With stroke of governor's pen, Alaska back in deficit spending

Gov. Sean Parnell Tuesday signed an oil tax cut bill that will guarantee budget deficits for years to come at projected oil price and production levels, and then praised himself and legislative leaders for showing fiscal restraint.

Parnell said Republican leaders of the Alaska Senate and House of Representatives agreed with his call to limit spending, which was evidenced by the small number of vetoes.

"What that shows is we have a legislature that is fiscally restrained with the public's dollars," Parnell said. "They worked hard at reducing spending, they were successful."

In a total budget of $13.2 billion, including general funds, Alaska Permanent Fund dividends and federal funds, there will be a projected deficit next fiscal year of $668 million. There were only a few small technical vetoes.

Senate President Charlie Huggins, R-Wasilla, House Speaker Mike Chenault, R-Nikiski, and other legislators joined Parnell at bill signings at the Anchorage Chamber of Commerce and then more bills later at his Anchorage office.

Despite Parnell's claims of big budget cuts, which he said came to 14 percent of last year's budget, the "cut" came from spending less on this year's capital budget, which is typically the additional amount spent each year on one-time costs such as new buildings, infrastructure or other projects.

Capital spending this year will amount to $2 billion, compared to last year's $3.1 billion.


Parnell said that spending $1.1 billion less per year will continue on for the next five years.

"We will realize that $1.1 billion in savings for Alaskans for every year for five years," he said. "That's $5 billion more in the treasury for Alaskans."

The state's operating budget of $8.6 billion went up by about 1 percent this year.

Sen. Bill Wielechowski, D-Anchorage, voted against the operating budget in the Senate and criticized the budget Parnell signed Tuesday.

"It's not a responsible budget, in my opinion, it's not living within our means," he said.

Wielechowski said that given the fact that the oil tax cuts of Senate Bill 21 take effect on Jan. 1, of 2014, midway through the Fiscal Year 2014 budget, more cuts should have been made so as to avoid exhausting the state's savings too quickly.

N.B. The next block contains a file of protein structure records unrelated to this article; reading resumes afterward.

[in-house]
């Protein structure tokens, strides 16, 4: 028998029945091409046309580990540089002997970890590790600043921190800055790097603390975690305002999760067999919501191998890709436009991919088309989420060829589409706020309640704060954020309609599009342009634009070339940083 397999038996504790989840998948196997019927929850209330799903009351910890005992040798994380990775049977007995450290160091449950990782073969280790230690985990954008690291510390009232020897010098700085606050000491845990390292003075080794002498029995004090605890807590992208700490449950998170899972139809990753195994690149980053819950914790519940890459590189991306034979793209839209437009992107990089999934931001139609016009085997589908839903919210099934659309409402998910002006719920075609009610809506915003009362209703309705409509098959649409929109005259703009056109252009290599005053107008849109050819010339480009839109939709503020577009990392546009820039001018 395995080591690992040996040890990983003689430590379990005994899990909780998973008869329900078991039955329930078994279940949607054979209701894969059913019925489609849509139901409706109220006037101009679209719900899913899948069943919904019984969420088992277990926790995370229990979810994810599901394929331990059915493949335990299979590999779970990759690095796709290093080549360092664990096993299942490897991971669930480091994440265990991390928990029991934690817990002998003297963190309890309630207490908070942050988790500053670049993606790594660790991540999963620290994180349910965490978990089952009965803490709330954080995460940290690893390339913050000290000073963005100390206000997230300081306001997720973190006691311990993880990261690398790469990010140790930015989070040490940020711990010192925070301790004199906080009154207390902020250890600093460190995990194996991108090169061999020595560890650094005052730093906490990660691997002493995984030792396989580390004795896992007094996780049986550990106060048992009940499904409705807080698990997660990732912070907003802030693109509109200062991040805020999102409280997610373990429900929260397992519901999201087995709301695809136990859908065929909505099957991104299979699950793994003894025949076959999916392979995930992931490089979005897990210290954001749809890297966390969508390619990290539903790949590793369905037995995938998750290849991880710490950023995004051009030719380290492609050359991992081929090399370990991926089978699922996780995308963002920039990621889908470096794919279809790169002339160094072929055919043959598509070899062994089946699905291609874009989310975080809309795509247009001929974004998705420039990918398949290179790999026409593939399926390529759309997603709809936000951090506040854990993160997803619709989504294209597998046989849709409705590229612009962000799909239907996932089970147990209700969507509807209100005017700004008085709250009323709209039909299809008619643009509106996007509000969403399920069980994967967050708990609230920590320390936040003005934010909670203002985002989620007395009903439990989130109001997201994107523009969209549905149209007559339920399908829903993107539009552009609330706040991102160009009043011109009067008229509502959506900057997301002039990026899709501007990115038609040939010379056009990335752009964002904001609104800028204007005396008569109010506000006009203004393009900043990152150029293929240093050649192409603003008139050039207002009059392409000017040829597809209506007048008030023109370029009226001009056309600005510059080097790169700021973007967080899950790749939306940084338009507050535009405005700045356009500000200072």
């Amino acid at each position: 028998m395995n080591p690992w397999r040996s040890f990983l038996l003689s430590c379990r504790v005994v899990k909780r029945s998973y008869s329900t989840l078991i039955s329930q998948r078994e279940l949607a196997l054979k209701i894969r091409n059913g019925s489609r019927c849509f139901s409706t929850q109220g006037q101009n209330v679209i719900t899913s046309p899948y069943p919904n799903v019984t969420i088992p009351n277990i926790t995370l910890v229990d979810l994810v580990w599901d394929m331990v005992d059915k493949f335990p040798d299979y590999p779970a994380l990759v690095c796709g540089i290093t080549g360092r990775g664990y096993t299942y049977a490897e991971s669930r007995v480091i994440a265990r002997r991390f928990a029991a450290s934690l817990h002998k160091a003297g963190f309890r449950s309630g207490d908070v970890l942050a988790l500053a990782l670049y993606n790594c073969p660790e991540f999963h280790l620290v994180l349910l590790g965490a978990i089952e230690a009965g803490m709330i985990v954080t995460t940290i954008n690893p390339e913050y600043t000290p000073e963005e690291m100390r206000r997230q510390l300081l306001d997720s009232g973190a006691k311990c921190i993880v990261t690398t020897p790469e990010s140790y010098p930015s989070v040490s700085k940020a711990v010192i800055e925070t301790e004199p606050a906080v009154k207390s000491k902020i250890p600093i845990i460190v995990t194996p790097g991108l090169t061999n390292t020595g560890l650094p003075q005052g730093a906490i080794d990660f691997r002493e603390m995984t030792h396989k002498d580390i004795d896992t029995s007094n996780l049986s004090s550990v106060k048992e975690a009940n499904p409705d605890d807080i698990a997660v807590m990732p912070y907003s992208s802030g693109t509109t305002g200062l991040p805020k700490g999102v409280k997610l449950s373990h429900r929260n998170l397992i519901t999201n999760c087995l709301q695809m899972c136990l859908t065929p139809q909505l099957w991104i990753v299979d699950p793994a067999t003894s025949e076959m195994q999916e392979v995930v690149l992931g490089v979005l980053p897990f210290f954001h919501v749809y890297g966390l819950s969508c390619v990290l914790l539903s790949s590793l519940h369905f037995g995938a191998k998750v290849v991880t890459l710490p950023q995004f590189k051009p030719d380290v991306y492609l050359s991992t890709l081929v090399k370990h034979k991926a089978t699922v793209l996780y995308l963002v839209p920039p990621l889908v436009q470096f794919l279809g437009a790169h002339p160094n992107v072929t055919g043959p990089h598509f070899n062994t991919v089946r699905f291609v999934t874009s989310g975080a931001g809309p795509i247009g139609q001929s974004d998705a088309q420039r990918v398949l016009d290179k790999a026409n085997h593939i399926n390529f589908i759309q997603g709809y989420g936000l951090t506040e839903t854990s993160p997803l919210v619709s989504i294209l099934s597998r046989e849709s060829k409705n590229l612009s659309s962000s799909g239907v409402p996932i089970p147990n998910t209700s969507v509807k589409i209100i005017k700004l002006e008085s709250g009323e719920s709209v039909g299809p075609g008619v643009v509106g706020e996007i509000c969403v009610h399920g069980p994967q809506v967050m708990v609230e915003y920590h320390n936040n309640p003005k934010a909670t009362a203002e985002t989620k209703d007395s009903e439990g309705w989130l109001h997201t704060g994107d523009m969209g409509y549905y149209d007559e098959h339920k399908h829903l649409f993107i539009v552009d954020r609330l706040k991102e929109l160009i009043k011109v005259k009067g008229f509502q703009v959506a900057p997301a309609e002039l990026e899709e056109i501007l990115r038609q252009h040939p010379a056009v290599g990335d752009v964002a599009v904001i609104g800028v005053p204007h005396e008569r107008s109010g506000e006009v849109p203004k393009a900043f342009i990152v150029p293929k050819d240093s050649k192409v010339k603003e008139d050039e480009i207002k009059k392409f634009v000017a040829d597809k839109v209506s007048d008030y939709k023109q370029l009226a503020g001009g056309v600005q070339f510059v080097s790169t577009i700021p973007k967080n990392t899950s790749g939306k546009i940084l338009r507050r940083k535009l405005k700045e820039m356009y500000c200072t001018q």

Bigger budgets of recent years came when the state could afford them, and also included big contributions to savings.

"I've supported operating budgets in the past because we've had a responsible, reasonable revenue stream," he said. "They took away the reasonable revenue steam by giving a massive tax cut to the oil industry."

Parnell, though, said the state could afford the tax cuts, and can afford to spend $700 million a year on state government operations, and can even afford to dip further into those savings for big infrastructure such as a possible in-state natural gas pipeline.

Those reserves total $19 billion, he said, including such things as the Constitutional Budget Reserve and even the Alaska Permanent Fund's earnings reserve, from which permanent fund dividends are paid each year.

He said he wouldn't propose dipping into the corpus of the fund, the principal of the fund from which earnings are generated.

Parnell acknowledged that state government would have to spend less, but said he was sure that tax cuts would lead to new oil production, and then new revenue.

"There is no doubt that our state government must spend less, especially as we ramp up oil production in Alaska," he said.

He refused to say during the legislative session how much more oil or revenue would come in, where it would come from or when it would come from if his tax cut passed, and provided no additional information Tuesday.

He did say "the Alaska energy comeback begins today," at the Chamber signing ceremony for Senate Bill 21.

It is a given, he said, that reducing oil taxes would mean more Alaska oil production, and mean a bright future for the state's young people.

It would do that by making Alaska more competitive with other oil producing areas that are seeking industry investment, he said.


He again claimed that reducing oil taxes in the United Kingdom had already succeeded in doing that in the North Sea, which he'd seen on a recent visit to Aberdeen, Scotland, from which the country's North Sea fields are managed.

"Investment is up, production is up, jobs are up," Parnell said.

Parnell and members of his administration have been saying that for some time, but the country's leading offshore oil industry group says oil production is actually declining in recent years. According to Oil & Gas UK, 2012's production was down 14 percent from 2011 and 30 percent from 2010, and is projected to decline again this year.

While Parnell was inside the Dena'ina Center getting cheers from the chamber members, protesters outside were gathering signatures for a referendum to overturn Senate Bill 21.

Supporter Ray Metcalfe, a former Republican legislator, said he was confident they'd gather the needed signatures to force a public vote, and then win that vote.

"If the state fails to get its share of oil revenues and build up investments, the Permanent Fund, after the oil runs out Alaska will be the poorest state in the nation for decades to come," Metcalfe said.

Recent Anchorage Assembly write-in candidate Nick Moe held a sign that read, "It's up to us. Owner state or owned," echoing the words of former Gov. Wally Hickel.

Also at the chamber, Parnell signed House Bill 4, advancing planning for an smaller natural gas pipeline, and Senate Bill 27, under which Alaska will study taking over some wetlands permitting duties from the federal government.

Jerzy Shedlock contributed reporting from Anchorage. Contact Pat Forgey at pat(at)alaskadispatch.com